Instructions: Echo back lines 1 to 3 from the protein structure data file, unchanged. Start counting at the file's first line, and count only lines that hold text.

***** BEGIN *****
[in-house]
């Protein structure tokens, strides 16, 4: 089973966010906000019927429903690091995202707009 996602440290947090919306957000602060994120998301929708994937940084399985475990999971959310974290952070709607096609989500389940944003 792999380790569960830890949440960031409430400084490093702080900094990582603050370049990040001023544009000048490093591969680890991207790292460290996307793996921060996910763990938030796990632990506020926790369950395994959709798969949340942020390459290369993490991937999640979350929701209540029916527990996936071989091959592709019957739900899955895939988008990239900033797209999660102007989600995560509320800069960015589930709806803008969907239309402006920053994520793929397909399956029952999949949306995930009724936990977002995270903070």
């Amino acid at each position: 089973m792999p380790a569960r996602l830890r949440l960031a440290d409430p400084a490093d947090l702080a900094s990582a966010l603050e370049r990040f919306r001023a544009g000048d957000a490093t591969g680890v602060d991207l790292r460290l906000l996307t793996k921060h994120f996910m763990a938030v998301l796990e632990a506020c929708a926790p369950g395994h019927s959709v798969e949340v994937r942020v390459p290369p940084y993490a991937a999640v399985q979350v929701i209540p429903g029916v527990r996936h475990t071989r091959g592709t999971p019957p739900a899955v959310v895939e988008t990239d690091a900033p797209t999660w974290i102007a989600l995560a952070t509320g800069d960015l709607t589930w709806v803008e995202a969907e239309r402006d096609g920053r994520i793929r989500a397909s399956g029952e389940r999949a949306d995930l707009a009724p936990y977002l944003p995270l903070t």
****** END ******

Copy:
[in-house]
């Protein structure tokens, strides 16, 4: 089973966010906000019927429903690091995202707009 996602440290947090919306957000602060994120998301929708994937940084399985475990999971959310974290952070709607096609989500389940944003 792999380790569960830890949440960031409430400084490093702080900094990582603050370049990040001023544009000048490093591969680890991207790292460290996307793996921060996910763990938030796990632990506020926790369950395994959709798969949340942020390459290369993490991937999640979350929701209540029916527990996936071989091959592709019957739900899955895939988008990239900033797209999660102007989600995560509320800069960015589930709806803008969907239309402006920053994520793929397909399956029952999949949306995930009724936990977002995270903070």
């Amino acid at each position: 089973m792999p380790a569960r996602l830890r949440l960031a440290d409430p400084a490093d947090l702080a900094s990582a966010l603050e370049r990040f919306r001023a544009g000048d957000a490093t591969g680890v602060d991207l790292r460290l906000l996307t793996k921060h994120f996910m763990a938030v998301l796990e632990a506020c929708a926790p369950g395994h019927s959709v798969e949340v994937r942020v390459p290369p940084y993490a991937a999640v399985q979350v929701i209540p429903g029916v527990r996936h475990t071989r091959g592709t999971p019957p739900a899955v959310v895939e988008t990239d690091a900033p797209t999660w974290i102007a989600l995560a952070t509320g800069d960015l709607t589930w709806v803008e995202a969907e239309r402006d096609g920053r994520i793929r989500a397909s399956g029952e389940r999949a949306d995930l707009a009724p936990y977002l944003p995270l903070t």